© Mariusz Bugno

Maersk has pulled out of its bid to buy DB Schenker, leaving just three in the race.

Maersk was believed to have offered some €15bn, but the company said today that, following an internal review, it thought integration would be too challenging.

Vincent Clerc, CEO, said: “Over the past months, Maersk has conducted a review of the DB Schenker business and, during the past few weeks, there has been an opportunity to participate in an in-depth due diligence. Following this review, Maersk has decided to withdraw from the process.

“We said we would look into this opportunity, and we did. Our investigation confirmed DB Schenker as an interesting company with a comprehensive portfolio in the logistics market and with further potential to unlock for the future.

“But the in-depth review also identified areas of challenges from an integration perspective and, ultimately, we concluded that acquiring DB Schenker would not be the right thing to do for our business at this time. It has been a good process, ensuring that we can make the most well-informed decision possible.”

German reports have focused on DB Schenker’s IT system, which is said to need some investment and could be too challenging a task to take on alongside operational integration.

One German source told The Loadstar the merger would have been a difficult balance between risk and opportunity and a huge job for Maersk, although DB Schenker was a “good company”.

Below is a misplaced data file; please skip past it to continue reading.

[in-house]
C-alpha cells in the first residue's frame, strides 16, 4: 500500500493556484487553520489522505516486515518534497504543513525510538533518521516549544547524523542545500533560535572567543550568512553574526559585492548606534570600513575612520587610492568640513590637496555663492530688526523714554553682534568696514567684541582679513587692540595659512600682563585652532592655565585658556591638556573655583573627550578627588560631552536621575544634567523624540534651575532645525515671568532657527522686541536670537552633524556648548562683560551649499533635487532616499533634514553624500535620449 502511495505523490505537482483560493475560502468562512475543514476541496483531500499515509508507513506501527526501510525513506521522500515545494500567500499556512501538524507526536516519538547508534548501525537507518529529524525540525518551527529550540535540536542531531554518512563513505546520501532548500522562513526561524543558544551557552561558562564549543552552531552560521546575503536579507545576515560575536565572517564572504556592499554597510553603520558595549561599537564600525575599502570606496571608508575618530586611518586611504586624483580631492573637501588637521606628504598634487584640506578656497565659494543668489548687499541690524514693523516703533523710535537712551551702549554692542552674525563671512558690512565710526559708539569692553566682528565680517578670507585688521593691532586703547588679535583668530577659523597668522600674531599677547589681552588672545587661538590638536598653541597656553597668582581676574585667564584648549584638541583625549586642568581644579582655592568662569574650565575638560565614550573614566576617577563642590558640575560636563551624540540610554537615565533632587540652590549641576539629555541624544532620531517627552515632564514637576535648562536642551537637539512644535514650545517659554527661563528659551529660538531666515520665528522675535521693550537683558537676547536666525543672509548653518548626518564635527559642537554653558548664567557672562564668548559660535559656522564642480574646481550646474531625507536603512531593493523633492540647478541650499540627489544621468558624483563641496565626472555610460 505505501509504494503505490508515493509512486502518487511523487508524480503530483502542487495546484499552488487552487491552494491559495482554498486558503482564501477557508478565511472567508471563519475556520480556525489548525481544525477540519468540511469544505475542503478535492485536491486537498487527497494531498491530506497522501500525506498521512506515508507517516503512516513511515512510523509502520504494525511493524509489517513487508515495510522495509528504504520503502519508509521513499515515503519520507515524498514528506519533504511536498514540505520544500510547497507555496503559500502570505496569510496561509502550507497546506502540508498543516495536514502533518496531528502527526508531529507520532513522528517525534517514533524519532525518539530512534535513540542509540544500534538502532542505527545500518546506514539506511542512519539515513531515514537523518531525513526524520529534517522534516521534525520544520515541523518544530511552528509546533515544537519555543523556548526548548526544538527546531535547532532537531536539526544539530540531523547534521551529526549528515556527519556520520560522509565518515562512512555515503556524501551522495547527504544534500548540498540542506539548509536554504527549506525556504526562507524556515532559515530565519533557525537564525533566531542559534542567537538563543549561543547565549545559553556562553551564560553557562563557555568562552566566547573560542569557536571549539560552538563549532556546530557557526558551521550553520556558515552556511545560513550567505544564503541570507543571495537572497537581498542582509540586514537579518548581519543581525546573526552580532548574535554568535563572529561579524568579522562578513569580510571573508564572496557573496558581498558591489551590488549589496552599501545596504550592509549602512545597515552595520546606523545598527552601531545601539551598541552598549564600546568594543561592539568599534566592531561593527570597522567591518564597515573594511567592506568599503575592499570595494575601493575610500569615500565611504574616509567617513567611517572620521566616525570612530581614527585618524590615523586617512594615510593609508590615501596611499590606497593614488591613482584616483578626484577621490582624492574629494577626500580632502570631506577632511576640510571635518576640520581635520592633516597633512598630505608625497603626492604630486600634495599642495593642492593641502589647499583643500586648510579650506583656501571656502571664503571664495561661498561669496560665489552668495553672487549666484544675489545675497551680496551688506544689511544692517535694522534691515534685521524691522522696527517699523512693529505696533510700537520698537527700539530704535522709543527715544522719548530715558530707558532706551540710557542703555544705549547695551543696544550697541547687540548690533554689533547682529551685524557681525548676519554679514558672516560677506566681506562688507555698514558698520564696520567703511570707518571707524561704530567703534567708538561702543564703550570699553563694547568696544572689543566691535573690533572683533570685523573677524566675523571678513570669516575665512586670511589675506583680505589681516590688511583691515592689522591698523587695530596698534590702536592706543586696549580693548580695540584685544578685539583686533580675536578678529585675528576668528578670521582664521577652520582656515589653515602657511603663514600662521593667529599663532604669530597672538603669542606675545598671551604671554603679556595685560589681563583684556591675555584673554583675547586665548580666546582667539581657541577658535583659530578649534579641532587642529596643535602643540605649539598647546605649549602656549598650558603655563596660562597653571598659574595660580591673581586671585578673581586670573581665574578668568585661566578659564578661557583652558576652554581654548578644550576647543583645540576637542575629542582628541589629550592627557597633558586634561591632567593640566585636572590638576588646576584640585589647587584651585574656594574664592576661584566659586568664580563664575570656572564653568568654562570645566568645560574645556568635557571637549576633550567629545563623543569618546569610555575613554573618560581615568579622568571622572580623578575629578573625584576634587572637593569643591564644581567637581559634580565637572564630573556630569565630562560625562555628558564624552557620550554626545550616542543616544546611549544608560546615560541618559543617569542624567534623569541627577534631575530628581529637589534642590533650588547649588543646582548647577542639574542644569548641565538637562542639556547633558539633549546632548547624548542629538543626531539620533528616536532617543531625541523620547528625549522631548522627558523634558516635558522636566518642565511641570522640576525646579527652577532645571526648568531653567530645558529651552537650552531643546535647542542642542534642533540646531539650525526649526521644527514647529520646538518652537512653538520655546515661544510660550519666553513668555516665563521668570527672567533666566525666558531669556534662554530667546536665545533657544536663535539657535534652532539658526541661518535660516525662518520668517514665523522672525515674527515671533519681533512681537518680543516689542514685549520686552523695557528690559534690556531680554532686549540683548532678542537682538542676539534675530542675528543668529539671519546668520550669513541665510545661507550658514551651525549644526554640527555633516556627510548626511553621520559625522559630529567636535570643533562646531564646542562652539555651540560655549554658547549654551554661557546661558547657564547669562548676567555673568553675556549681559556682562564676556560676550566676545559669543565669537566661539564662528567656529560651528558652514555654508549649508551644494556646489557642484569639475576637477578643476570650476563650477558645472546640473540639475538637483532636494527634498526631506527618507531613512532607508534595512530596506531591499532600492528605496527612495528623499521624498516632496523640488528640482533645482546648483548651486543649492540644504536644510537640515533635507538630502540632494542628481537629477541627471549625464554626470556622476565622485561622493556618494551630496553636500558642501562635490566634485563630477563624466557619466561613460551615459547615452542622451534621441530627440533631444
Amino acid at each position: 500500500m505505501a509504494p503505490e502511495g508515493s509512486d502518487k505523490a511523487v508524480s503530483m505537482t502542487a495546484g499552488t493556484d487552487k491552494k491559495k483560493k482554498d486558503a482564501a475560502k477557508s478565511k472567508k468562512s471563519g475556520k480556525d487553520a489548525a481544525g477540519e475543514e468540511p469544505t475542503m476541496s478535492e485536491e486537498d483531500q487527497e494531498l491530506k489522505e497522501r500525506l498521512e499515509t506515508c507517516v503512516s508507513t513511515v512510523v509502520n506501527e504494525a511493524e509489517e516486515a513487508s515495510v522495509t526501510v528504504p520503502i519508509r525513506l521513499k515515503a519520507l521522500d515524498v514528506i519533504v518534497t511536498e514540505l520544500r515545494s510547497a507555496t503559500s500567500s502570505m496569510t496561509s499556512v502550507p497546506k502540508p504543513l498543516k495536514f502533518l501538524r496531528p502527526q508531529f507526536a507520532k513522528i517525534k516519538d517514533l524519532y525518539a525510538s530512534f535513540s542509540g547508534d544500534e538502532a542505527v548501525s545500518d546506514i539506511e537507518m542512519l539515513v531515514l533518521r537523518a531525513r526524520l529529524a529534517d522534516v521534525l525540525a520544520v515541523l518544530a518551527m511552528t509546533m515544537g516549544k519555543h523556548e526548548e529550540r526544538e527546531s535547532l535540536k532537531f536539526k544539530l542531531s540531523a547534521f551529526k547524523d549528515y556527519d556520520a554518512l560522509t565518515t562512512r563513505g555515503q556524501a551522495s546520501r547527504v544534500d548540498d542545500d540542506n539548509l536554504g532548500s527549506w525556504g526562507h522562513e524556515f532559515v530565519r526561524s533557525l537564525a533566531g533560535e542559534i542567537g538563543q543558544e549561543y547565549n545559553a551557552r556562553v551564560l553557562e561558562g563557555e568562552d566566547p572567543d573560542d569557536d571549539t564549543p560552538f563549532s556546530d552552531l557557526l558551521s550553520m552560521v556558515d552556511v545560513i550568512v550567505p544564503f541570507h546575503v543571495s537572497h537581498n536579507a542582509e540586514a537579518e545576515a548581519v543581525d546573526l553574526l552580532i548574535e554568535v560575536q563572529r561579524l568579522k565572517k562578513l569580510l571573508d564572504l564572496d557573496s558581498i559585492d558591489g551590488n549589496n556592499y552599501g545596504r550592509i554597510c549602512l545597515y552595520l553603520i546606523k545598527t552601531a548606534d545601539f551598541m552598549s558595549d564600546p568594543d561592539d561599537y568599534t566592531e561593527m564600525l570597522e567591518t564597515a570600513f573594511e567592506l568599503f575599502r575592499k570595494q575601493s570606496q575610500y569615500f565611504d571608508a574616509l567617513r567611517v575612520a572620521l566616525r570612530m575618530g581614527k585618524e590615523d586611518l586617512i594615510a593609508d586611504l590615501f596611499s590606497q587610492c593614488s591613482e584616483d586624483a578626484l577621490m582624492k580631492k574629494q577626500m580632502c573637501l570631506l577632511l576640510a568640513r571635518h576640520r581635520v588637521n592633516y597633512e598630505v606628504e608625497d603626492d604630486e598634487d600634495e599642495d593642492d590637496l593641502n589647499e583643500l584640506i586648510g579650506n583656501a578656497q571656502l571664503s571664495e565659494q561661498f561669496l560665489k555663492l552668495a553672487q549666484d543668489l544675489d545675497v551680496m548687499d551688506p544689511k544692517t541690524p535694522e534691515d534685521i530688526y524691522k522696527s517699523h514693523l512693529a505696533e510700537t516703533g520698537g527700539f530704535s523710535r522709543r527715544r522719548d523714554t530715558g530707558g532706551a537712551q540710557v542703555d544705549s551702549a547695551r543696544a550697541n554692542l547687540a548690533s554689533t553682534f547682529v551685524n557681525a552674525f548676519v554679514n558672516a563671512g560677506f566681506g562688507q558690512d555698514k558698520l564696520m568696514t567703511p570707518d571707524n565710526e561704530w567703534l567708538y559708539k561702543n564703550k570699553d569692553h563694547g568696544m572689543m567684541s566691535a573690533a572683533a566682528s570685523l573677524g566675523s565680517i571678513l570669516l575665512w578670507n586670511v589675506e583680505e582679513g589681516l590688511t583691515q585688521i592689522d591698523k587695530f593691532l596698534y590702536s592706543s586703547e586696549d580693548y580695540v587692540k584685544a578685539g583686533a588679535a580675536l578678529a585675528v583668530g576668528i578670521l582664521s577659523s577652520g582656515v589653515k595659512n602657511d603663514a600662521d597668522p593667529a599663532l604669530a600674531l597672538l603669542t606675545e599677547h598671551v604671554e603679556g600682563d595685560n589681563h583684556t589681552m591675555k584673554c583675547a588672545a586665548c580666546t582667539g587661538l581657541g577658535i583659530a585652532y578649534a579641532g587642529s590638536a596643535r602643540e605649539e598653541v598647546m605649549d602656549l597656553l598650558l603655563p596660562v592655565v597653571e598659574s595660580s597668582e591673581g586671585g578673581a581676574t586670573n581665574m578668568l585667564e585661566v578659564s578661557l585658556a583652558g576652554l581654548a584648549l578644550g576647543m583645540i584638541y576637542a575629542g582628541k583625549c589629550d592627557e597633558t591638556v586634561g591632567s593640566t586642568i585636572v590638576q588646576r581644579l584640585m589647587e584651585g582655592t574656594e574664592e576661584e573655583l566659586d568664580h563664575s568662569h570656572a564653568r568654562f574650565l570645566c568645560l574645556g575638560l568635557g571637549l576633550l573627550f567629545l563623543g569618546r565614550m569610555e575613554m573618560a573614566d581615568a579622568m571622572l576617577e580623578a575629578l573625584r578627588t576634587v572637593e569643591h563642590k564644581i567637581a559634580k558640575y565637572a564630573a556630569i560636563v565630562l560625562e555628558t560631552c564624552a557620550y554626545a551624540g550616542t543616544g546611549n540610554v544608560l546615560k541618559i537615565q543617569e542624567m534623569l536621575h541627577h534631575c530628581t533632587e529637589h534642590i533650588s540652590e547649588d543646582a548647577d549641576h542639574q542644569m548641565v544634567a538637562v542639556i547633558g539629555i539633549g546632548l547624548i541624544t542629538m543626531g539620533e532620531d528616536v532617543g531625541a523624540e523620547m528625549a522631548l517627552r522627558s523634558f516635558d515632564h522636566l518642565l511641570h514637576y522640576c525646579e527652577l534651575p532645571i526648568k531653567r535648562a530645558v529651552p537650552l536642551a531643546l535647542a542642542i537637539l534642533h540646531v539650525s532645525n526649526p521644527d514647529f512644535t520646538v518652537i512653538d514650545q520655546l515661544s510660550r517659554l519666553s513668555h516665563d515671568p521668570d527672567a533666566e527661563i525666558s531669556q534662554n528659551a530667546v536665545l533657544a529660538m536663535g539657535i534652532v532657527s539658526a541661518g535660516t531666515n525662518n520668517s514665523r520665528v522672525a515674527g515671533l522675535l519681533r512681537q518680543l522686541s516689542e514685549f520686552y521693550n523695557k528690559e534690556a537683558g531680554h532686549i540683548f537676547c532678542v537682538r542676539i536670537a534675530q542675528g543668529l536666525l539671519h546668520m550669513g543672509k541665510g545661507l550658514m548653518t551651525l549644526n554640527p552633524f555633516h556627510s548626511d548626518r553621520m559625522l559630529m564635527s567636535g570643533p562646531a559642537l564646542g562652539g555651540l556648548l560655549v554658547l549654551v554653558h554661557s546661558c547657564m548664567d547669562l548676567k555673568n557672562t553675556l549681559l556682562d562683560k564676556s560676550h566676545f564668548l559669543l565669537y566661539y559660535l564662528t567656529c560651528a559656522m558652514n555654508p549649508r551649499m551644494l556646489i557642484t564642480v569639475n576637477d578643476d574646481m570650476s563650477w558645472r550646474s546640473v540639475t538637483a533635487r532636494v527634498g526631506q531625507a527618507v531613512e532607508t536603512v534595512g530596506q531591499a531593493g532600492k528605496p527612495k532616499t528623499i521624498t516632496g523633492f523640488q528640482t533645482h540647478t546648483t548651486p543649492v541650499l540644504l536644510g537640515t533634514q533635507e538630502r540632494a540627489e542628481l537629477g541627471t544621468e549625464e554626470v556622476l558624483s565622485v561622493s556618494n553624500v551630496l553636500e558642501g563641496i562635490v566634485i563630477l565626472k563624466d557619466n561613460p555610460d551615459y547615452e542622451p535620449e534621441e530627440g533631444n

Sources have previously suggested Maersk had found the Senator International integration challenging.

Maersk’s withdrawal leaves three in the running for Schenker: DSV; Barhi, the national shipping line of Saudi Arabia; and Scan Global Logistics owner CVC, along with Abu Dhabi Investment Authority (ADIA) and Singapore wealth fund GIC.

Maersk is thought to have been the highest bidder, or possibly in the middle of the pack, with DSV the lowest bidder.

And, according to Loadstar Premium today, Deutsche Bahn has left itself some wriggle room, with a clause reportedly allowing it to sell less than 100% – a clause which could put off M&A-hungry DSV.

Maersk not expected to rest on its M&A laurels, however, with its history of acquisitions and team of M&A specialists.

The source said Maersk would be better off taking market opportunities which do not risk the future of the company, adding: “It is more likely to look at targets which fit better with its strategy.”

Mr Clerc added: “Our strategic focus remains unchanged; acquisitions continue to be an important lever to scale our logistics business. We are committed to continue to grow in Europe, including Germany, and we see our organic growth in logistics gaining momentum. We are executing our growth plans in the terminals business and implementing a new ocean network. This is where our focus is, and we are fully dedicated to further unfolding all the potential that we see.”


Listen to the Loadstar’s latest News in Brief Podcast for a recap of last week’s supply chain news and insight into what might come up this week:

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